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|Birth name||Eugene Denson|
|Born||1940 (age 74–75)
Washington D.C., United States
|Occupation(s)||Music group manager, record producer, record label owner, lawyer|
Eugene "ED" Denson (the capitalization of both letters in his "first name" is his own spelling that evolved from constantly using his initials) is an American music group manager, producer, record label owner, and - later - lawyer, who has made notable contributions to folk, blues, and early San Francisco rock.
Denson was born in Washington D.C. in 1940. His parents were civil servants, and they had a succession of homes in the Montgomery County, Maryland, suburbs of Washington, each home being a bit larger, and a bit farther from the city. He has one sister, Helen, who is four years younger. Denson was educated in the public schools, except for one year at Fishburne Military School. While attending the University of Maryland, in College Park, intending to study physics, he became interested in "folk" music and learned much from the record collector, Dick Spottswood. He met John Fahey, Robbie Basho, and Max Ochs—all folk guitarists—before leaving for the West Coast with his first wife, the guitarist and singer, Pat Sullivan. There he became a student of English, first at Merritt College, then at the University of California, Berkeley campus. In the late 1960s, Denson and his first wife divorced, and he married Gloria Naramatsu. They remained together for a decade, living in a brown shingle house in the Oakland foothills. They divorced in the late 1970s, and she moved to Washington State when she remarried, and became the Postmaster of the town in which she and her husband live. Pat Sullivan, it is reported, died of a heart attack in the mid-1990s. Denson and Mary Alice Sexton moved to a 30 acre "ranch" in Alderpoint, a small ex-mill town in Northern California where they were married soon after and where they live today.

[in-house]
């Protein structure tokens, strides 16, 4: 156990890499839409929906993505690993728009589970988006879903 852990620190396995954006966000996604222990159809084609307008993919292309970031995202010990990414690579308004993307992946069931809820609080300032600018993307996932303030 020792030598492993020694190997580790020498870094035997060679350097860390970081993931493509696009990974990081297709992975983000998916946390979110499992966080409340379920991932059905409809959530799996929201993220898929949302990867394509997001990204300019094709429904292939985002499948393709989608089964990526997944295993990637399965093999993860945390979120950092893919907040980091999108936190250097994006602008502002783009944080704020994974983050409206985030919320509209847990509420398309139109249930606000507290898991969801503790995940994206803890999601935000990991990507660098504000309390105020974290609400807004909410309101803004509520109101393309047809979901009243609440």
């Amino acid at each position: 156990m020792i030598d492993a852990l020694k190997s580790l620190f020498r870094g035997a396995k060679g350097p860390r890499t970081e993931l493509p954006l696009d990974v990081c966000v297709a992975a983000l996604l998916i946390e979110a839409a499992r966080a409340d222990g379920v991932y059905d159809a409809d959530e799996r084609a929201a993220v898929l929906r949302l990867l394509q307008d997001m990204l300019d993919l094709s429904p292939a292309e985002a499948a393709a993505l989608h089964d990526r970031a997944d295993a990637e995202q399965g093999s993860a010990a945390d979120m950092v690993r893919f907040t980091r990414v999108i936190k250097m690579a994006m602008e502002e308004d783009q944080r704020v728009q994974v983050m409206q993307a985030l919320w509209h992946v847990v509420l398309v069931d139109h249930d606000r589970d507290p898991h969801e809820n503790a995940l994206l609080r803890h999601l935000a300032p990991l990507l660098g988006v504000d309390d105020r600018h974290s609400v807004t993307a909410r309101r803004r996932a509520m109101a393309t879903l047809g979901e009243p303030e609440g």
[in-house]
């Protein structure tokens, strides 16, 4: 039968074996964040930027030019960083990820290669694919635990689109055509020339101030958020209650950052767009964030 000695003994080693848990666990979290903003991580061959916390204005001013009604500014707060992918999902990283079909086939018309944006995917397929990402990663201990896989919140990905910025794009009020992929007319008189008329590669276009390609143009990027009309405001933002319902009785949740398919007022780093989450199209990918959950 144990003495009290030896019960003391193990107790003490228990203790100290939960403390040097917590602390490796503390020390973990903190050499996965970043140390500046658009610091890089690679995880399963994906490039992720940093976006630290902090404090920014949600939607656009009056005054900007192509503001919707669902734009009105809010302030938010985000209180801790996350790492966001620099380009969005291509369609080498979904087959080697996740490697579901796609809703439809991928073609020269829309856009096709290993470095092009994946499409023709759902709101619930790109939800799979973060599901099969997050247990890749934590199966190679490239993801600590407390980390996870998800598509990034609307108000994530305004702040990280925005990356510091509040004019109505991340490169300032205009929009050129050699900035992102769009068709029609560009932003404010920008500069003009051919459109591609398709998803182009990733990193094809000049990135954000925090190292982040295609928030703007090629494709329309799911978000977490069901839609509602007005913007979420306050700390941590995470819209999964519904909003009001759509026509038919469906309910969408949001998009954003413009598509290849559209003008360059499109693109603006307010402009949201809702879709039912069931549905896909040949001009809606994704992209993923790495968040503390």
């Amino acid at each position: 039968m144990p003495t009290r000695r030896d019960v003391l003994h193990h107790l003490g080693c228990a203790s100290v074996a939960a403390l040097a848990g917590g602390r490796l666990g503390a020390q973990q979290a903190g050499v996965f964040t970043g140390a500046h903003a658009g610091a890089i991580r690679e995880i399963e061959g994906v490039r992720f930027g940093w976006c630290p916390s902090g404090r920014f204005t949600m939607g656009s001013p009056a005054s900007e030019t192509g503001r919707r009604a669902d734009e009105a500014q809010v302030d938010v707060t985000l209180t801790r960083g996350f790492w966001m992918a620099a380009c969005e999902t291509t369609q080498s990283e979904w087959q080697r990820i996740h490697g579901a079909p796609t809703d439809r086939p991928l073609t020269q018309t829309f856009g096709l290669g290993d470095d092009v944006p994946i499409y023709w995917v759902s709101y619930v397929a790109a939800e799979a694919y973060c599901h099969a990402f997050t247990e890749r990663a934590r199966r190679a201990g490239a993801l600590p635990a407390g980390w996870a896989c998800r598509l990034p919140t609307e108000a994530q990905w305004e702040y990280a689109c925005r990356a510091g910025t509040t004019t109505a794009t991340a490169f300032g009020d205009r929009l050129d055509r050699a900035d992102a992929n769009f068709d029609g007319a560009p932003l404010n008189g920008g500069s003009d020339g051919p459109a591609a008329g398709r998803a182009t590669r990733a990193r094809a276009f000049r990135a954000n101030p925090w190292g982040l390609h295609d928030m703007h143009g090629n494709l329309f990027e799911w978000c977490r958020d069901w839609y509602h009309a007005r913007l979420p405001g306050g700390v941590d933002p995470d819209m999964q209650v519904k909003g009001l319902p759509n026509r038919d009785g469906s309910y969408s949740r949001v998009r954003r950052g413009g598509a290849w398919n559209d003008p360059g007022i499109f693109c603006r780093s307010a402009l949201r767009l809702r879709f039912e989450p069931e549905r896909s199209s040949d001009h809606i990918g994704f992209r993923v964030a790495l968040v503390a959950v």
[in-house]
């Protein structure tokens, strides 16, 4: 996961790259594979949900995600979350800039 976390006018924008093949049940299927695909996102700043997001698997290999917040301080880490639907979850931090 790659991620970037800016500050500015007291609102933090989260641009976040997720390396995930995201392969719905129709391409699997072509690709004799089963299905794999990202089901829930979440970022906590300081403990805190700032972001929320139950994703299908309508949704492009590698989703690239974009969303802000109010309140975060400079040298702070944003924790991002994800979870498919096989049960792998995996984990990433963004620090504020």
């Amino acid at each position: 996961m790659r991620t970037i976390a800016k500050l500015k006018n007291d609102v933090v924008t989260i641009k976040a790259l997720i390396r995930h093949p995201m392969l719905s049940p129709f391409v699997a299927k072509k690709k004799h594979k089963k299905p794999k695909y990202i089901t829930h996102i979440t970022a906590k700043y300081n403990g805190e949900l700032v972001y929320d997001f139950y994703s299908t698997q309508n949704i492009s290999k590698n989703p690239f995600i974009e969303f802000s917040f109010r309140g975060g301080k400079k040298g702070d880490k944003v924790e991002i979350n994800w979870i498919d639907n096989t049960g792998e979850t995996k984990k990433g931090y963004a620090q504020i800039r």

Around 1963, in the wake of Fahey's location of Bukka White, Denson and John Fahey set up Takoma Records with Norman Pierce as their first distributor. The label was a pioneer of what was to become the Indie records movement. Denson produced one or two of Fahey's early albums for the label, and by getting Tom Weller to design psychedelic covers for them helped shape John's early image. He brought Robbie Basho to the label. In the early 1960s, he was road manager for the Blues Project, and then Mississippi John Hurt, helped manage Bukka White, and produced recordings by Skip James, after John located Bukka, and Skip James was found by a folklorist in Mississippi. He sold his interest in Takoma records to Fahey in the mid-1960s.